Redshirt freshman receiver Derrick Willies also showed why he was the talk of spring practice by making a diving catch that gained 46 yards in the fourth quarter. Quarterback Jake Rudock appeared to have overthrown the 6-foot-4 Willies, who made up a lot of ground in a short time in order to make the catch. Willies showed the kind of burst that’s been missing around here for a while.

Combine him with Smith and speedy senior Damond Powell, and Iowa would seem to have, for a change, multiple options at receiver to stretch defenses.

The running game was sort of a disappointment Saturday. How else could you describe a situation in which a receiver, in this case Smith, leads your team in rushing with 35 yards on one carry?

It was hard to tell Saturday who Iowa’s starting running back is because of all the substituting that occurred. That’s not a criticism because I assumed offensive coordinator Greg Davis — with a lot of encouragement from Ferentz — would’ve ridden 240-pound senior Mark Weisman throughout a close game.

But instead Davis used five running backs, and four of them had at least three rushing attempts, led by Weisman with 10.

Sophomore LeShun Daniels was thought to be the fourth running back in Iowa’s rotation, and yet he scored the first touchdown on Saturday, a 13-yard run on Iowa’s opening possession of the game.

“We like to use a good rotation. It helps to keep us all fresh,” Daniels said.

Daniels said he wasn’t entirely sure how the rotation is designed to work. He also wasn’t surprised that his number was called so early in the game.

“You always have to be ready to go,” Daniels said. “And I was.”

You could argue that none of the running backs were allowed to get into a rhythm Saturday. But then don’t complain about using Weisman too much, because you can’t have it both ways.

Of all the running backs who played for Iowa on Saturday, redshirt freshman Jonathan Parker was perhaps the most intriguing. The St. Louis native carried only once, but he gained 21 yards on a sweep play and looked fast doing it.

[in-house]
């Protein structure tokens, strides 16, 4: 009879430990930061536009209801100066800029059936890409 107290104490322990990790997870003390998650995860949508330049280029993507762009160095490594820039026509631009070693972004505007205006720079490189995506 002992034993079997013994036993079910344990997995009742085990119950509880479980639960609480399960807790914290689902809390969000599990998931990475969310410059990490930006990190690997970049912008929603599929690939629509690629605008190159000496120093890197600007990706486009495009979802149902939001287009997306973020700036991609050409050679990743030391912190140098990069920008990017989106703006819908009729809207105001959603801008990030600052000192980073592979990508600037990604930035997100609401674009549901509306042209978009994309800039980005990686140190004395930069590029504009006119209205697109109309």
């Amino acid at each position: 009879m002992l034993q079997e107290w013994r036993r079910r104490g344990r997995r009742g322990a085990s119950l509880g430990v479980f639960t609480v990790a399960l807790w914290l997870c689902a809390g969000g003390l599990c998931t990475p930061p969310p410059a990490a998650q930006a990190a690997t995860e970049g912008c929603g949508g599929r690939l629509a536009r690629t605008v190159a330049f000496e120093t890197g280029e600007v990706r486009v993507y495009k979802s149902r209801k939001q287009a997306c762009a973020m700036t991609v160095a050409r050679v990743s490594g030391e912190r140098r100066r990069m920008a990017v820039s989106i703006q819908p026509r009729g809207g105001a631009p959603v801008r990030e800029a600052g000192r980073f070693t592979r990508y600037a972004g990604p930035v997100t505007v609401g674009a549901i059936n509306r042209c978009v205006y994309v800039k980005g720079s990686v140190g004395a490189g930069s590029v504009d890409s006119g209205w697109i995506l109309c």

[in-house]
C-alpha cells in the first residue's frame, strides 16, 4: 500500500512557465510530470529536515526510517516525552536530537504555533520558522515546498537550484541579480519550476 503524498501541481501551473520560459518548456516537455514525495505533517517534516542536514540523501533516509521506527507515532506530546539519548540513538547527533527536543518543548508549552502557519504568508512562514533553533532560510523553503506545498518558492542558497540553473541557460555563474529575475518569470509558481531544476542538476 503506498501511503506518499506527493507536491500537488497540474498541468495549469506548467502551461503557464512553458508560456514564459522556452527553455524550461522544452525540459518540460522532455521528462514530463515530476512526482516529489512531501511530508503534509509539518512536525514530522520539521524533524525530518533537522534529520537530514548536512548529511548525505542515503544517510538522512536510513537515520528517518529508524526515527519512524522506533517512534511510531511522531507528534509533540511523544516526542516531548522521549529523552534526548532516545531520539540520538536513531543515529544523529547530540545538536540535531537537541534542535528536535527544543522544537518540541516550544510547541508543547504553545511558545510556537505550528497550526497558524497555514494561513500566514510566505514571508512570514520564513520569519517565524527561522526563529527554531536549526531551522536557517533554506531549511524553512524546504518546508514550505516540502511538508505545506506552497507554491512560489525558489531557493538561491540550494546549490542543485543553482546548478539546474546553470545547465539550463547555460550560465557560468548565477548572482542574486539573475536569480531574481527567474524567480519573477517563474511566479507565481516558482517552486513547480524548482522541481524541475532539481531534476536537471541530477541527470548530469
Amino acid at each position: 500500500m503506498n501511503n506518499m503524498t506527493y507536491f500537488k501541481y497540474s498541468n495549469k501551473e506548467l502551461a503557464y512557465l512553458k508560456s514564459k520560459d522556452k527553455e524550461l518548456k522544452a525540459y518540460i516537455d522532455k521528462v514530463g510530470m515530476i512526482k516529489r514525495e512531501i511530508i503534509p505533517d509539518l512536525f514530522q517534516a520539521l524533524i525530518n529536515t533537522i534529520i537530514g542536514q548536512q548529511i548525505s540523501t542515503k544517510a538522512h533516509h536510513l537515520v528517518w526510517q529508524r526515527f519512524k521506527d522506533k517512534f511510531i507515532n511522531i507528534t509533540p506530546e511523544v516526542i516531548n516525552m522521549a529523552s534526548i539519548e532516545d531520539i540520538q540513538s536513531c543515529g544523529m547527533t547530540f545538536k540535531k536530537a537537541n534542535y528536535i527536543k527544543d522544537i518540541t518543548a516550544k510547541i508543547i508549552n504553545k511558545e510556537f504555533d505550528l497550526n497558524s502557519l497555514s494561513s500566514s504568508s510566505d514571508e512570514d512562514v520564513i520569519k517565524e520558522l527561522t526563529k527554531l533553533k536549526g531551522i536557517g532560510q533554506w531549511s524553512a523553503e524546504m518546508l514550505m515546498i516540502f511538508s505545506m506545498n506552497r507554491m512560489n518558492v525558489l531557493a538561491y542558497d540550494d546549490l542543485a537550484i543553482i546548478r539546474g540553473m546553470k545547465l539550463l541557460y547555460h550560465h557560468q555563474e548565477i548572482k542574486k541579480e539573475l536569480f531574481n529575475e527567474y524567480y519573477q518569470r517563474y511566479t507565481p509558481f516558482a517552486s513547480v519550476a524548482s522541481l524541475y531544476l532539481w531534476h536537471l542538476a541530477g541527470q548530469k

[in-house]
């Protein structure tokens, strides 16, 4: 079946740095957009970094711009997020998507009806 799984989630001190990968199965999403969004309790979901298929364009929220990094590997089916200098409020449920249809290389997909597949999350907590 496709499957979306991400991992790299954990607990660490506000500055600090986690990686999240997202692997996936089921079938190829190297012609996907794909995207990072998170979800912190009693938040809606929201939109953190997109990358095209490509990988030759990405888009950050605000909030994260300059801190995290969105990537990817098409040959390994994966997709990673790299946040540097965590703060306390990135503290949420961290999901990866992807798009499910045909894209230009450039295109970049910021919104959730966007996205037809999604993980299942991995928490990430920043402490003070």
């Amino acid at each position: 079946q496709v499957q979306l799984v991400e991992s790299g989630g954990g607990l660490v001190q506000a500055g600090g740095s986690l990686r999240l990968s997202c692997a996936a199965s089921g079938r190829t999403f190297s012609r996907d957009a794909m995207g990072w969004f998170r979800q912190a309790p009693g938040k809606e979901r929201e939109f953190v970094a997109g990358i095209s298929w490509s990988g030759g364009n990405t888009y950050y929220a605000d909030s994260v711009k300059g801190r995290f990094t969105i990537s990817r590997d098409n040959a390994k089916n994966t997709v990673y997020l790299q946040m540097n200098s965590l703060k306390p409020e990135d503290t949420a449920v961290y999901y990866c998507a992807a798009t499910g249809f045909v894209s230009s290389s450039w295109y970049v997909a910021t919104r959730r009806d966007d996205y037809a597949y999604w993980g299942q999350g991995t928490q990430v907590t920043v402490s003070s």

Parker isn’t big, at 5-8 and 180 pounds, but he is slippery in space and sort of a new look for Iowa at running back. It’ll be interesting to see how Davis uses him in a crowded backfield.

The running game ultimately should be fine because it defines the Iowa offense more than anything else and because there are three returning starters on the offensive line, including all-America candidate Brandon Scherff at left tackle.

The defense stiffened when it had to in the fourth quarter. But you don’t lose three all-Big Ten-caliber linebackers and two starting defensive backs, as is the case with Iowa, without having some growing pains.

My advice to Iowa fans after one game is the same as always: Don’t read too much into anything, good or bad. Your team showed Saturday that it’s a work in progress, but with an upside.

You were naïve to think it would show anything else.

 

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Category: Iowa Hawkeyes Football

About Pat Harty: Columnist Pat Harty has been covering the Iowa Hawkeyes for the Press-Citizen since 1991. Originally from Des Moines, he currently writes columns and covers Hawkeye men's basketball for Hawk Central. View author profile.